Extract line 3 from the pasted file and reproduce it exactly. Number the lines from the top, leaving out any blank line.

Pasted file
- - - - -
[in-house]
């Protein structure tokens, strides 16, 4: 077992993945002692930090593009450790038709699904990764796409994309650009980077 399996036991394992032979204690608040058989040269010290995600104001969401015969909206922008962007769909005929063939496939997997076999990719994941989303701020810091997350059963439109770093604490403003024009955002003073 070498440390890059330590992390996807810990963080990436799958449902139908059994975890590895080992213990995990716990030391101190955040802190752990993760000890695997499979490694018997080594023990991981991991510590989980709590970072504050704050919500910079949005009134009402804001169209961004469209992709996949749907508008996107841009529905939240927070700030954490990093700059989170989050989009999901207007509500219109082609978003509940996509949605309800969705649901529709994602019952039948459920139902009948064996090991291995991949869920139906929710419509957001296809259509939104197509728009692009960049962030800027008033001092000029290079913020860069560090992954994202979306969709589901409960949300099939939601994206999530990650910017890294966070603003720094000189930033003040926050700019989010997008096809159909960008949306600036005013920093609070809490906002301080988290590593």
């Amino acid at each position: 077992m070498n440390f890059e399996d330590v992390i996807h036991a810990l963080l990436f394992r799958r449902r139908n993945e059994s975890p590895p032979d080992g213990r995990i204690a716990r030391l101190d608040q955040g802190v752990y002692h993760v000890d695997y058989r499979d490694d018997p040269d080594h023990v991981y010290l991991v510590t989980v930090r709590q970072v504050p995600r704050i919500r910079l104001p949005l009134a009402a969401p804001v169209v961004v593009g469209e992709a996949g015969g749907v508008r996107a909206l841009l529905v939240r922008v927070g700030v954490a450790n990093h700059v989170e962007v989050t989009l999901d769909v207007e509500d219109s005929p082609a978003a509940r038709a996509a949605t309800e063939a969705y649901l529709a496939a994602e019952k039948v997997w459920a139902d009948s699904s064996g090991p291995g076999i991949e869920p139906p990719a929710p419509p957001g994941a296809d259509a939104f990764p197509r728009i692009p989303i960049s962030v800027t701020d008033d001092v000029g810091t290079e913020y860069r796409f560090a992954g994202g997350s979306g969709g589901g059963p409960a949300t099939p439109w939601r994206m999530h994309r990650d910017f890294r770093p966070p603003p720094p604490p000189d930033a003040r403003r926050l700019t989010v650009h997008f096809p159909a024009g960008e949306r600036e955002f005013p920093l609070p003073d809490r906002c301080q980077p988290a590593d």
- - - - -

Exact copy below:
């Amino acid at each position: 077992m070498n440390f890059e399996d330590v992390i996807h036991a810990l963080l990436f394992r799958r449902r139908n993945e059994s975890p590895p032979d080992g213990r995990i204690a716990r030391l101190d608040q955040g802190v752990y002692h993760v000890d695997y058989r499979d490694d018997p040269d080594h023990v991981y010290l991991v510590t989980v930090r709590q970072v504050p995600r704050i919500r910079l104001p949005l009134a009402a969401p804001v169209v961004v593009g469209e992709a996949g015969g749907v508008r996107a909206l841009l529905v939240r922008v927070g700030v954490a450790n990093h700059v989170e962007v989050t989009l999901d769909v207007e509500d219109s005929p082609a978003a509940r038709a996509a949605t309800e063939a969705y649901l529709a496939a994602e019952k039948v997997w459920a139902d009948s699904s064996g090991p291995g076999i991949e869920p139906p990719a929710p419509p957001g994941a296809d259509a939104f990764p197509r728009i692009p989303i960049s962030v800027t701020d008033d001092v000029g810091t290079e913020y860069r796409f560090a992954g994202g997350s979306g969709g589901g059963p409960a949300t099939p439109w939601r994206m999530h994309r990650d910017f890294r770093p966070p603003p720094p604490p000189d930033a003040r403003r926050l700019t989010v650009h997008f096809p159909a024009g960008e949306r600036e955002f005013p920093l609070p003073d809490r906002c301080q980077p988290a590593d």